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Bobby and Jackie: A Love Story Hardcover – July 14, 2009


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Editorial Reviews

From Publishers Weekly

Pulitzer-nominated biographer Heymann delivers a gawk-worthy beach read with this fascinating look at Jackie and the Kennedy clan in the aftermath of John F. Kennedy's assassination. Life for JFK and Jackie was less than perfect; one story finds him cheating on Jackie during their 1953 Acapulco honeymoon, leaving the new Mrs. Kennedy "by herself on the verandah." Still, Jackie's devastation was real; afterward, her love for his brother Bobby was equally genuine. Unable to find peace (her Georgetown home had become a stop for all D.C. tour buses), Bobby gladly volunteered to play surrogate father to her kids; before long, an affair began. According to Truman Capote, it was "perhaps the most normal relationship either one ever had." It was not necessarily simple, however; both saw a number of people while together. Promiscuity aside, the Kennedys were also notoriously "chintzy" in their personal lives-they didn't tip and employed undocumented workers at home- though Jackie fares marginally better. It's anyone's guess how the affair would have ended if Bobby hadn't been killed; just four months later, she married Aristotle Onassis. Heymann's research is top notch, with plentiful attributions, making this train-wreck love story a substantial guilty pleasure and a sizzling reminder of how the rich are different.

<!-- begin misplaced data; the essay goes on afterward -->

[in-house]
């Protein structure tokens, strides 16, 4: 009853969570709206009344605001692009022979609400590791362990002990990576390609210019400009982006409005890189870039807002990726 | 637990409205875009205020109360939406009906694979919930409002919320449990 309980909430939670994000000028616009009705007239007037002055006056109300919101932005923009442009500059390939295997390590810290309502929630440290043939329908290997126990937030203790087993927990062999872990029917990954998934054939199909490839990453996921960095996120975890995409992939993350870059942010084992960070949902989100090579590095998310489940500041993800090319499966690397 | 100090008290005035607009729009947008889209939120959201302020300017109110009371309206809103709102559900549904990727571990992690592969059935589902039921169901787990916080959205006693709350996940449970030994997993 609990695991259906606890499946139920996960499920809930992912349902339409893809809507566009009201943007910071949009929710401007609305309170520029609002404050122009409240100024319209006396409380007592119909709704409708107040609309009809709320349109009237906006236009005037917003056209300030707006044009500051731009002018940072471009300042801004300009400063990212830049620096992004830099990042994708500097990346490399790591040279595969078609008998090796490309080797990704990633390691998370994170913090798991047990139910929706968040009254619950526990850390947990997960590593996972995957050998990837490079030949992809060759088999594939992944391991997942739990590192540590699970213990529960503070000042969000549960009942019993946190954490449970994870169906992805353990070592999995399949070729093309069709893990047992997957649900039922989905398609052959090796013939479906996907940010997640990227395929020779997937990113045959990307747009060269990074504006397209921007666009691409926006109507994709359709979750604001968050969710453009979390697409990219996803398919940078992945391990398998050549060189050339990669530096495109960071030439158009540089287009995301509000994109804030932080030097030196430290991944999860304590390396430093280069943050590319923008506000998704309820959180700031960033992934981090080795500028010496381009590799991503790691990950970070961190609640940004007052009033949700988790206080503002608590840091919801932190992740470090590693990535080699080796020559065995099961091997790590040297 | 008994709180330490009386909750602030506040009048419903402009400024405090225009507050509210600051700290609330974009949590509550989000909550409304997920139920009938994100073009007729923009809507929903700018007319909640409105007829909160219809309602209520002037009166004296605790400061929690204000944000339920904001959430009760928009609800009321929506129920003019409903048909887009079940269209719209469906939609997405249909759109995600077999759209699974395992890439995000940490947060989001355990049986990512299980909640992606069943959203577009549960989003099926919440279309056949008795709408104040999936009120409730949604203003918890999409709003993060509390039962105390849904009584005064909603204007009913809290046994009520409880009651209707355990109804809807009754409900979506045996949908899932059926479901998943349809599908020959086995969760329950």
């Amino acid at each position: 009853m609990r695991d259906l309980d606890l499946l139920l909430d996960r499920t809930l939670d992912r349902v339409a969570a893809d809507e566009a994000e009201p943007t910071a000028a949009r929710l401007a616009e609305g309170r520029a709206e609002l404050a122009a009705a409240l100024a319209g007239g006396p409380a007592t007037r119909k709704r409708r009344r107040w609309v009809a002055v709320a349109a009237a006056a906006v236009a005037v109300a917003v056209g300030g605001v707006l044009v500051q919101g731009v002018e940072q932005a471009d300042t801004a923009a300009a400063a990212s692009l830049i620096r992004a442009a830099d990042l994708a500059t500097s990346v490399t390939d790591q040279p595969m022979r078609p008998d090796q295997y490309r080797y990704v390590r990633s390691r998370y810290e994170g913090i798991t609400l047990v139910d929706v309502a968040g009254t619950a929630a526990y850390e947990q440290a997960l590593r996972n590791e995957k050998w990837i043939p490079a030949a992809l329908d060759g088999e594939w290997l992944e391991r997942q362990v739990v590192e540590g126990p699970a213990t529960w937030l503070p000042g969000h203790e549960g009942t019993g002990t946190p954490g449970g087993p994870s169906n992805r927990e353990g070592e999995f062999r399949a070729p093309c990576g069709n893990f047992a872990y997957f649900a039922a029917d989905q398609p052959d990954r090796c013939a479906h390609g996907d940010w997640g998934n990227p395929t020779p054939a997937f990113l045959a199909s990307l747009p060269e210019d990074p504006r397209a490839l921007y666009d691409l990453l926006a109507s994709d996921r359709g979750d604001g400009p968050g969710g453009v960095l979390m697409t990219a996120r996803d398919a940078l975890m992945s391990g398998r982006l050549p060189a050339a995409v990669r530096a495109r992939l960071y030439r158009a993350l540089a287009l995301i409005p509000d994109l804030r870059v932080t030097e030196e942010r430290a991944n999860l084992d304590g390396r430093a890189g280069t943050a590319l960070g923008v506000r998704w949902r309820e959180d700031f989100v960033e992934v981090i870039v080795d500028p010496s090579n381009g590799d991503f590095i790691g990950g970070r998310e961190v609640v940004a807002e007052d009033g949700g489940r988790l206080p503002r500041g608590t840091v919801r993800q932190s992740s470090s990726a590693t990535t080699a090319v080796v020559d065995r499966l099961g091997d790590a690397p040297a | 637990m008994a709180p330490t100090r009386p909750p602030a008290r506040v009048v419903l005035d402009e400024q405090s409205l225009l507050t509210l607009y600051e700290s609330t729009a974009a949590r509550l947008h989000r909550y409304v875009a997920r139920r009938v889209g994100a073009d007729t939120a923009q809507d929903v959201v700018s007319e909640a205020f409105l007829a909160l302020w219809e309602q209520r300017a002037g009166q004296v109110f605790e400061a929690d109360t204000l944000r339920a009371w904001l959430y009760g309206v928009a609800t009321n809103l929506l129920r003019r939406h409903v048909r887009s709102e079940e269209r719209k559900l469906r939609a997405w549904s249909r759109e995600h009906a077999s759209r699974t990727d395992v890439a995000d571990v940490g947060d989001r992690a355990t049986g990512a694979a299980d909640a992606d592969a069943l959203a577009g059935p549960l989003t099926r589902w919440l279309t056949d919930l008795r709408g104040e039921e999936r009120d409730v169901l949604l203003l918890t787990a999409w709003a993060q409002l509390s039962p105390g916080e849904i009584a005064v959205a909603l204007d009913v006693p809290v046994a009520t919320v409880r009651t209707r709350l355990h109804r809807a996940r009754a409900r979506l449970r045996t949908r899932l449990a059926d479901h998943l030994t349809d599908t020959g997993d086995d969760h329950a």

Copyright © Reed Business Information, a division of Reed Elsevier Inc. All rights reserved.

Review

"Hill…[conveys] an ample portion of the raw emotion behind Jacqueline Kennedy Onassis' experiences with betrayal, grief, and the celebrity fishbowl." ---Publishers Weekly Audio Review --This text refers to the MP3 CD edition.
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Product Details

  • Hardcover: 240 pages
  • Publisher: Atria Books; First Edition / First Printing edition (July 14, 2009)
  • Language: English
  • ISBN-10: 1416556249
  • ISBN-13: 978-1416556244
  • Product Dimensions: 9.3 x 6 x 1 inches
  • Shipping Weight: 1.1 pounds
  • Average Customer Review: 3.5 out of 5 stars  See all reviews (88 customer reviews)